Music blared from the speakers in the atrium of Blend DJ Institute on Fort Apache Road as DJ Presto One was busy in the back classroom working one-on-one with Ashli Holland or DJ Sypo as she’d rather be called.
Since Blend Institute’s doors opened on May 31, 10 students have signed up for personal DJ sessions taught by five instructors, including owner DJ Presto One, a former aspiring English teacher who’s been in the business for the past 20 years.
“I didn’t think it was possible to become a career DJ,” he said about his decision to pursue teaching. “But music began knocking on my door harder and I decided to become a DJ in a band, playing at festivals, clubs and getting the opportunity to travel across the country as well as overseas. It was awesome to sit back and know that I was brought to those places by my own two hands through talent and hard work.”
DJ Presto One added that bending, touching and moving music is a unique ability.
“Everyone’s mood changes when their favorite song comes on and there’s an adrenaline rush you get when the whole room is screaming; that’s what really drew me,” he said. “Being a DJ is like being a chemist. You can put the right combo of songs together to make the room blow up or you can fizz it out when the party’s over.”
According to DJ Presto One, Blend, which covers 1,300 square feet in space formerly occupied by Dr. Footsie’s Shoes, aims to give everyone interested in the craft a chance.
“You can learn anything on YouTube, but we’re here to let you know if you’re on the right track or whether your form is off; we’re coaches here to support people’s interests,” he said.
Blend offers beginner, intermediate and advanced levels of DJ classes, Turntablism, where students can learn or perfect the art of scratching, and programs such as Ableton, FL Studio and Logic Pro X. They also carry specialized DJ equipment including various color records, custom skins for mixer equipment, bags, T-shirts and hard to find scratch records.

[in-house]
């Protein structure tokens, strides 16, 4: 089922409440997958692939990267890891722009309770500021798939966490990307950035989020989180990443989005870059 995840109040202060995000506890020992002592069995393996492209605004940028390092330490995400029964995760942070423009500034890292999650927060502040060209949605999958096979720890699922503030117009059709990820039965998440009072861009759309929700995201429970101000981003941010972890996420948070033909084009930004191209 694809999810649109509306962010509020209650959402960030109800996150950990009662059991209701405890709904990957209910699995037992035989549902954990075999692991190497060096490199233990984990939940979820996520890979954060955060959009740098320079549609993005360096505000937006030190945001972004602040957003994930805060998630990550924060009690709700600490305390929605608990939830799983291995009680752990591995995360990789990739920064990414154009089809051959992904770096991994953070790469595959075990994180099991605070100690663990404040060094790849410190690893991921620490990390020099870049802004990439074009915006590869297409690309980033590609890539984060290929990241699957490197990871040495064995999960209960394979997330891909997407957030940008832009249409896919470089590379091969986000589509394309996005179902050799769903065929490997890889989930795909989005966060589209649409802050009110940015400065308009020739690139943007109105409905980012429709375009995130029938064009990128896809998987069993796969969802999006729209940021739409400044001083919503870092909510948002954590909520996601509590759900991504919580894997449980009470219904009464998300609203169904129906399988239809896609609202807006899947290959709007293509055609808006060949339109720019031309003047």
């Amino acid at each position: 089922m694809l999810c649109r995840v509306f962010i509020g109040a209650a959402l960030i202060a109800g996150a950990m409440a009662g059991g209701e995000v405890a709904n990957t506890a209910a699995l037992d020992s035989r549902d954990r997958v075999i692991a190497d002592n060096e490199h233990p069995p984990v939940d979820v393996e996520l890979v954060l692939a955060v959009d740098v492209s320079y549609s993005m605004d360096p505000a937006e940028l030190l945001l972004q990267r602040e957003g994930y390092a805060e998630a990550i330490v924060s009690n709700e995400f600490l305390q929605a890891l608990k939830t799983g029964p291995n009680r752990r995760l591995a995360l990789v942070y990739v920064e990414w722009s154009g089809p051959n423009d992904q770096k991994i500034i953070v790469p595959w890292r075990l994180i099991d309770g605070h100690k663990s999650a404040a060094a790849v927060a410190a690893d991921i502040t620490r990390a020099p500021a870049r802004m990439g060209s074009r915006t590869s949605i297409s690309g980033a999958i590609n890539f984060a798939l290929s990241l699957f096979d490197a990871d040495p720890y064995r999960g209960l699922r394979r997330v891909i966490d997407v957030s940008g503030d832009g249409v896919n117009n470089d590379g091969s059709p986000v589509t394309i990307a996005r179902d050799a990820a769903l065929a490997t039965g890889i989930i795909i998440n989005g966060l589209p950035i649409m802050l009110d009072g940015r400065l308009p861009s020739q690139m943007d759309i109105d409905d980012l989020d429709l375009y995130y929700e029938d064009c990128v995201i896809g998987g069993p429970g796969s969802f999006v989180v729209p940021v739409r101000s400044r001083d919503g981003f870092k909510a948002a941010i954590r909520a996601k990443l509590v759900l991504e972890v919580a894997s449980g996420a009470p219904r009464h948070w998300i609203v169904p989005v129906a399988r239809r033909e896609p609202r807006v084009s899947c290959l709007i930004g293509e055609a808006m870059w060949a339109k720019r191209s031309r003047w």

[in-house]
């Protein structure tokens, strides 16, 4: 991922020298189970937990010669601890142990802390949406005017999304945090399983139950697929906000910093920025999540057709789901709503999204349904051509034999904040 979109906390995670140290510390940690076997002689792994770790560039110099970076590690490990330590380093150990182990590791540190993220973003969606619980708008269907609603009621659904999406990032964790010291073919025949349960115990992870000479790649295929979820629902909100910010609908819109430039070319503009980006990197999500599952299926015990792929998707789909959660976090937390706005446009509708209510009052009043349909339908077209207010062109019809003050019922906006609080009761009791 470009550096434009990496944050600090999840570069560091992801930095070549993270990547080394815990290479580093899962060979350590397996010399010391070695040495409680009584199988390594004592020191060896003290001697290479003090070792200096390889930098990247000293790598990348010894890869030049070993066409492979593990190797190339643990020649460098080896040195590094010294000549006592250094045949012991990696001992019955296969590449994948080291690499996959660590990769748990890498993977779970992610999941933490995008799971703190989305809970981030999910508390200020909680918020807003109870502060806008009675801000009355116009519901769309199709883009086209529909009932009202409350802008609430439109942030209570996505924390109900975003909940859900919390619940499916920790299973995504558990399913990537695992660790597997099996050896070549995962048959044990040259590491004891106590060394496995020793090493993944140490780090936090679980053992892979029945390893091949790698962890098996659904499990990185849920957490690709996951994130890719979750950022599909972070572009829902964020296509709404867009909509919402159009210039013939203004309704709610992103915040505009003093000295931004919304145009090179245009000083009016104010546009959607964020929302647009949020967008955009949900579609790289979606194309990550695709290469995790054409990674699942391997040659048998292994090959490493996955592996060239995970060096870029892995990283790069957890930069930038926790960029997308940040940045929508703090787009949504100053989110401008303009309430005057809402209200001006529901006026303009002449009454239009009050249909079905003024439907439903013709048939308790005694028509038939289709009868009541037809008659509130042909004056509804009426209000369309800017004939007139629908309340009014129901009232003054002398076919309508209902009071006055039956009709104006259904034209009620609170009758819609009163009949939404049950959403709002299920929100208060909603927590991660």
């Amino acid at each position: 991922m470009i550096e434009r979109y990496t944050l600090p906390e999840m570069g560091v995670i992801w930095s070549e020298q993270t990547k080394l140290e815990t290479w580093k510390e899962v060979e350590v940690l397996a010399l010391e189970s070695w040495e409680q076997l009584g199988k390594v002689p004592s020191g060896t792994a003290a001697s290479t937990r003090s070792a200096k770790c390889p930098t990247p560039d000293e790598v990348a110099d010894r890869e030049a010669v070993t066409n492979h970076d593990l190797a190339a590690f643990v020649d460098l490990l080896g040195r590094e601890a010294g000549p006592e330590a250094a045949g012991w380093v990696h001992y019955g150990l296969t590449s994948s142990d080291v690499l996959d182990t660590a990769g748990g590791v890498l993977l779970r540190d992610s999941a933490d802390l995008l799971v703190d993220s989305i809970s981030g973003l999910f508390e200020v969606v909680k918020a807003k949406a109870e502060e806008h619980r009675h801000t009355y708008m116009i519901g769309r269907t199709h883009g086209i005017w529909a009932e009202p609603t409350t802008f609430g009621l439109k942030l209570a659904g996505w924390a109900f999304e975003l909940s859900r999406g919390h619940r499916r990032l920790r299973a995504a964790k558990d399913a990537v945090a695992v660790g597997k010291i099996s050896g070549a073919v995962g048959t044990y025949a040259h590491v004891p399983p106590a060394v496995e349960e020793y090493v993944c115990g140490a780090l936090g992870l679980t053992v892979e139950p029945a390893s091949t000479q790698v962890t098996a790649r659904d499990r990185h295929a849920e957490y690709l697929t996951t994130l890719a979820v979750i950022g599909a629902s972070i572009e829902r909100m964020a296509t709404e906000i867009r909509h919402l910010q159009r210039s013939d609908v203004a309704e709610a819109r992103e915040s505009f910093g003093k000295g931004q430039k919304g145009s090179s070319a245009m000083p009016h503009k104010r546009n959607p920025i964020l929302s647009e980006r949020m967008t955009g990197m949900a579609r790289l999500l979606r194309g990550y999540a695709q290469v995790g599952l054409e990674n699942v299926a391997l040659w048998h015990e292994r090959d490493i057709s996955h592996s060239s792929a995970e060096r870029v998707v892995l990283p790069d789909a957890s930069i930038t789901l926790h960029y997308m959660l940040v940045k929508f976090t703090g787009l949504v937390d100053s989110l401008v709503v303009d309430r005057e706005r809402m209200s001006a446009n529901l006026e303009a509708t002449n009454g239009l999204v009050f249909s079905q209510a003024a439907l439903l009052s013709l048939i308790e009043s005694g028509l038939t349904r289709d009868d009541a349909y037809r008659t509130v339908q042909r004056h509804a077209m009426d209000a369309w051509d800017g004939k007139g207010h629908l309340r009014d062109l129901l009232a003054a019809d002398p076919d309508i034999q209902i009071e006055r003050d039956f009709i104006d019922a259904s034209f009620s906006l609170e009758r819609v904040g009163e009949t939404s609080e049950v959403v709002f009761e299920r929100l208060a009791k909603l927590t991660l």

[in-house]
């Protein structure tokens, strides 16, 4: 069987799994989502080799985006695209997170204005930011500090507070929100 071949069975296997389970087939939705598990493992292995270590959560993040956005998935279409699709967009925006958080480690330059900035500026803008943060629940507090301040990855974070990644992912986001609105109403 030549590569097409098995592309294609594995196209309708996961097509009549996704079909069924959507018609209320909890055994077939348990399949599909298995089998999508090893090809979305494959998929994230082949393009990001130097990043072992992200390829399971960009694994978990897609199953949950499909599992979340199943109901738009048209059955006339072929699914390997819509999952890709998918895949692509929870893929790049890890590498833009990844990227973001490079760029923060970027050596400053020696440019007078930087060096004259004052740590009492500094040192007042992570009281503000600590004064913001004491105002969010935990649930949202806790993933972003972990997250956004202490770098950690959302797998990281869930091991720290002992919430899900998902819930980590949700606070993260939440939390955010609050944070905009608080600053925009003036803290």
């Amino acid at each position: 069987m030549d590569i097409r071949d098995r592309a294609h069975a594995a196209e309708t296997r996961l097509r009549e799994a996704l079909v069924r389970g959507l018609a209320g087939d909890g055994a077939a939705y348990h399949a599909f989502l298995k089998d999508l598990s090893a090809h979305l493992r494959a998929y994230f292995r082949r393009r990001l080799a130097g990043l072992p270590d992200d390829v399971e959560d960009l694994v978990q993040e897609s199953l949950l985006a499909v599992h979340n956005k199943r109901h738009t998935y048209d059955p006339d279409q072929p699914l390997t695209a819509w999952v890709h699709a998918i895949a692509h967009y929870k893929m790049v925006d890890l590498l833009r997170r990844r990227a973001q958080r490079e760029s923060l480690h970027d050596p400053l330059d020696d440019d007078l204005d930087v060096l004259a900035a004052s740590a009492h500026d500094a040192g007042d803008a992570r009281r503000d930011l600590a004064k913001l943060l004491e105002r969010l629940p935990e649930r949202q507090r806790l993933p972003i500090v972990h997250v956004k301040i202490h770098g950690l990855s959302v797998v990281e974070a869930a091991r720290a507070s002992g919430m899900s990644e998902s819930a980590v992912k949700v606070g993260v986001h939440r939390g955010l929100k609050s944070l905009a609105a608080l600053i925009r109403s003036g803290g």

Alejandra Matheu-rios, 16, is taking DJ101, which covers the basics of the profession including beat matching and an overview of the various gear and software, as well as working as Blend’s receptionist, marketing and social media guru.
“When I was introduced to electronic music, I instantly fell in love with it and I want to become a DJ,” she said. “I hope Blend gets bigger and continues to create opportunities for people of all ages who want to be a DJ.”
DJ Sypo — named after her favorite hairstyle, the side ponytail — has been a DJ for the past three years and decided to enroll at Blend Institute to learn more about the programs, transitions and beat matching.
“I’ve learned a lot already in just two classes,” she said. “I want to get out and play more gigs so I can not only make a name for myself as a female DJ but as a DJ in general.”
DJ Sypo added that Blend will produce more skillful DJs in the industry.
“It gives you the opportunity to get out and see if you’re doing it correctly as opposed to doing it on your own,” she said. “And it feels like home here, it’s not a business, it’s a hangout to come chill and meet people.”
Aside from teaching the art of becoming a DJ, creating a community for the industry is another goal of DJ Presto One’s.
“I want this to be the matrix for DJ’s in town as well as provide classes for anyone who wants to learn or tighten up their game,” he said. “We’re here to help everyone get the best experience they can get and proceed from there.”
According to DJ Presto One, he anticipates that Blend will become a staple in the Las Vegas community.
“DJ’ing has been good to me for the last 20 years and I wanted to give back and give everybody more hope,” he said. “When we opened we just hoped Vegas would be ready for this, and I think we struck at the right time.”
Contact reporter Ann Friedman at firstname.lastname@example.org or 702-383-0391. Follow @AnnFriedmanRJ on Twitter.